Nairobi — Opposition-led civil unrest that occurred between the months of March and July this year pushed up the cost of healthcare in the country, a new report has revealed, squeezing already struggling Kenyans amid high inflation.
A study released today by the Kenya Health Federation (KHF) and Smart Applications International (Smart) indicates that consultation, procedure, medication, radiology, and laboratory tests, as well as consumables, increased in the affected areas of Nairobi, Kisumu, and Mombasa.
"The realm of healthcare has borne the brunt of these demonstrations, with effects extending beyond what might be expected," reads the report in part.
Increased medical care, KHF chairperson Kanyenje Gakombe agreed, was in part due to a disruption in the supply chain.
"The data sheds light on the factors influencing these cost dynamics. Supply chain disruptions, increased demand due to unrest, operational challenges, safety measures and limited facility access during demonstrations all played a role in driving up healthcare costs," he said.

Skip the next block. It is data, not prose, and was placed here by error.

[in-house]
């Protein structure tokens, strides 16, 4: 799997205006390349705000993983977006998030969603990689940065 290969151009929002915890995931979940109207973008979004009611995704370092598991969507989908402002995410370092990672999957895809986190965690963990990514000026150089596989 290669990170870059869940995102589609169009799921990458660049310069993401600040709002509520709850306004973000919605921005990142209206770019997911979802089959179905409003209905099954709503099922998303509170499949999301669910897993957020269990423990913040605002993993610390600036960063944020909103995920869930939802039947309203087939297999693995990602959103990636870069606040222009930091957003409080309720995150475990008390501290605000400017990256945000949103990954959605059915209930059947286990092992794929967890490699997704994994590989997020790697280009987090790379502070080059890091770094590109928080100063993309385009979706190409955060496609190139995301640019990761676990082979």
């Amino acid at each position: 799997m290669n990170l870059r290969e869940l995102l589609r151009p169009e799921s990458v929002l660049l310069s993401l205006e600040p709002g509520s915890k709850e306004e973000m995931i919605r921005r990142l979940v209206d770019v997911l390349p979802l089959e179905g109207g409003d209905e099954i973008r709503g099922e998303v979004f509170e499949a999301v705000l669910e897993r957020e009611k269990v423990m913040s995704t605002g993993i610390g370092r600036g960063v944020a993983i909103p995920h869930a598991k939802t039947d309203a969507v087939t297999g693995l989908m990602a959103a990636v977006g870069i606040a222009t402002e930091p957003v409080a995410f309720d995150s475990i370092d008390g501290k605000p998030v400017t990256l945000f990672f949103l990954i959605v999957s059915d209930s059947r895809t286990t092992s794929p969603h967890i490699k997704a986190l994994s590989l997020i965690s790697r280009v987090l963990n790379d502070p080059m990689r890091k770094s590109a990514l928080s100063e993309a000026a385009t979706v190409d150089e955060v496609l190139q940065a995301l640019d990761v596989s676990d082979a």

Likewise, Smart Applications Managing Director Harrison Muiru urged preparedness in the health sector to deal with such scenarios in the future.
"Recognizing these trends enables effective cost management strategies and ensures quality delivery even during challenging circumstances, "he said.
"By shedding light on the intricacies of the industry's dynamics, this data-driven insights equips us with the clarity needed to forge informed decisions, guiding our paths forward while fostering co-existence for sustained economic growth," added Muiru.